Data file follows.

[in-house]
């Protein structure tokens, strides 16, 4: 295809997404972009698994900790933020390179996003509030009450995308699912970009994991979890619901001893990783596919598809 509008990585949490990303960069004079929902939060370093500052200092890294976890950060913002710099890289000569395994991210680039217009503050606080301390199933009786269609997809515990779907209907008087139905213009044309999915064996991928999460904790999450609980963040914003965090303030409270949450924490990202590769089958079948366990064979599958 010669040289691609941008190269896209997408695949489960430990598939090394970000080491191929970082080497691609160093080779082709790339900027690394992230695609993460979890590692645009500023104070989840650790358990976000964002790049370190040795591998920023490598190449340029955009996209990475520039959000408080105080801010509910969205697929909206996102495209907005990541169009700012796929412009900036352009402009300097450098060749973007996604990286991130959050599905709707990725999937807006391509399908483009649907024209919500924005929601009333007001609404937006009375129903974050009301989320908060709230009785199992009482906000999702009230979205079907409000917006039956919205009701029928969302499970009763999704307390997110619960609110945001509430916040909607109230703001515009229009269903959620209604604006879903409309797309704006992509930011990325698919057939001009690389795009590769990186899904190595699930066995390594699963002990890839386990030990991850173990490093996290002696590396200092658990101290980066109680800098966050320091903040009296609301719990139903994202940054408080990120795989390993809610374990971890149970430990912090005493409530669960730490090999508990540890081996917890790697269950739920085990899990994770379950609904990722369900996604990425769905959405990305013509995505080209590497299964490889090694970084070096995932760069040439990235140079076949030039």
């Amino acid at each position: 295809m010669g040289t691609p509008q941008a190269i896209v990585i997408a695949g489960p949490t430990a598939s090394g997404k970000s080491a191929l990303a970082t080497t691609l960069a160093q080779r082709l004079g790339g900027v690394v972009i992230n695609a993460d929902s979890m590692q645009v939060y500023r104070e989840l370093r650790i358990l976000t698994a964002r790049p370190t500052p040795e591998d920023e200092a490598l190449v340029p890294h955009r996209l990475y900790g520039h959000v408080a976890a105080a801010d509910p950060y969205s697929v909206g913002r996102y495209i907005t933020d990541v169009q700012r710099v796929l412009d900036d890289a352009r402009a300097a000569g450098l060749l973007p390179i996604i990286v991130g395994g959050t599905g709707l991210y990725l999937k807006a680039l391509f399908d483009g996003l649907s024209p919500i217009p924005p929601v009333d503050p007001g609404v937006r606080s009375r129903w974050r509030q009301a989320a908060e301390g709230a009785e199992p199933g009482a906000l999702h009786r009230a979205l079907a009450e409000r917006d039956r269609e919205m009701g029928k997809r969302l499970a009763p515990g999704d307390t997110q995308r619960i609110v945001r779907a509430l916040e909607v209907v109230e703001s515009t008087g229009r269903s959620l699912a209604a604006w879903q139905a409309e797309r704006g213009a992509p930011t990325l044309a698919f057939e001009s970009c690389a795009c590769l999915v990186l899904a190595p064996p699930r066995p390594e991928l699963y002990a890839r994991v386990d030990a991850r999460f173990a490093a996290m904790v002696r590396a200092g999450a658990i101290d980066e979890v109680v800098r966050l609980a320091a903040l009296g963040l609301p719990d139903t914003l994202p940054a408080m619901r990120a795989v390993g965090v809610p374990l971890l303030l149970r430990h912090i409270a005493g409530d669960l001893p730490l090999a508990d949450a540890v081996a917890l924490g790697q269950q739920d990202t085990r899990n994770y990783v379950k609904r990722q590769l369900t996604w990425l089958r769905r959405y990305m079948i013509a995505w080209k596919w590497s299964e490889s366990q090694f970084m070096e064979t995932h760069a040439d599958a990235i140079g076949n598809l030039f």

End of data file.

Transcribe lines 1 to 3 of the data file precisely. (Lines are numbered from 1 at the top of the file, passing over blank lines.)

[in-house]
């Protein structure tokens, strides 16, 4: 295809997404972009698994900790933020390179996003509030009450995308699912970009994991979890619901001893990783596919598809 509008990585949490990303960069004079929902939060370093500052200092890294976890950060913002710099890289000569395994991210680039217009503050606080301390199933009786269609997809515990779907209907008087139905213009044309999915064996991928999460904790999450609980963040914003965090303030409270949450924490990202590769089958079948366990064979599958 010669040289691609941008190269896209997408695949489960430990598939090394970000080491191929970082080497691609160093080779082709790339900027690394992230695609993460979890590692645009500023104070989840650790358990976000964002790049370190040795591998920023490598190449340029955009996209990475520039959000408080105080801010509910969205697929909206996102495209907005990541169009700012796929412009900036352009402009300097450098060749973007996604990286991130959050599905709707990725999937807006391509399908483009649907024209919500924005929601009333007001609404937006009375129903974050009301989320908060709230009785199992009482906000999702009230979205079907409000917006039956919205009701029928969302499970009763999704307390997110619960609110945001509430916040909607109230703001515009229009269903959620209604604006879903409309797309704006992509930011990325698919057939001009690389795009590769990186899904190595699930066995390594699963002990890839386990030990991850173990490093996290002696590396200092658990101290980066109680800098966050320091903040009296609301719990139903994202940054408080990120795989390993809610374990971890149970430990912090005493409530669960730490090999508990540890081996917890790697269950739920085990899990994770379950609904990722369900996604990425769905959405990305013509995505080209590497299964490889090694970084070096995932760069040439990235140079076949030039």
């Amino acid at each position: 295809m010669g040289t691609p509008q941008a190269i896209v990585i997408a695949g489960p949490t430990a598939s090394g997404k970000s080491a191929l990303a970082t080497t691609l960069a160093q080779r082709l004079g790339g900027v690394v972009i992230n695609a993460d929902s979890m590692q645009v939060y500023r104070e989840l370093r650790i358990l976000t698994a964002r790049p370190t500052p040795e591998d920023e200092a490598l190449v340029p890294h955009r996209l990475y900790g520039h959000v408080a976890a105080a801010d509910p950060y969205s697929v909206g913002r996102y495209i907005t933020d990541v169009q700012r710099v796929l412009d900036d890289a352009r402009a300097a000569g450098l060749l973007p390179i996604i990286v991130g395994g959050t599905g709707l991210y990725l999937k807006a680039l391509f399908d483009g996003l649907s024209p919500i217009p924005p929601v009333d503050p007001g609404v937006r606080s009375r129903w974050r509030q009301a989320a908060e301390g709230a009785e199992p199933g009482a906000l999702h009786r009230a979205l079907a009450e409000r917006d039956r269609e919205m009701g029928k997809r969302l499970a009763p515990g999704d307390t997110q995308r619960i609110v945001r779907a509430l916040e909607v209907v109230e703001s515009t008087g229009r269903s959620l699912a209604a604006w879903q139905a409309e797309r704006g213009a992509p930011t990325l044309a698919f057939e001009s970009c690389a795009c590769l999915v990186l899904a190595p064996p699930r066995p390594e991928l699963y002990a890839r994991v386990d030990a991850r999460f173990a490093a996290m904790v002696r590396a200092g999450a658990i101290d980066e979890v109680v800098r966050l609980a320091a903040l009296g963040l609301p719990d139903t914003l994202p940054a408080m619901r990120a795989v390993g965090v809610p374990l971890l303030l149970r430990h912090i409270a005493g409530d669960l001893p730490l090999a508990d949450a540890v081996a917890l924490g790697q269950q739920d990202t085990r899990n994770y990783v379950k609904r990722q590769l369900t996604w990425l089958r769905r959405y990305m079948i013509a995505w080209k596919w590497s299964e490889s366990q090694f970084m070096e064979t995932h760069a040439d599958a990235i140079g076949n598809l030039f």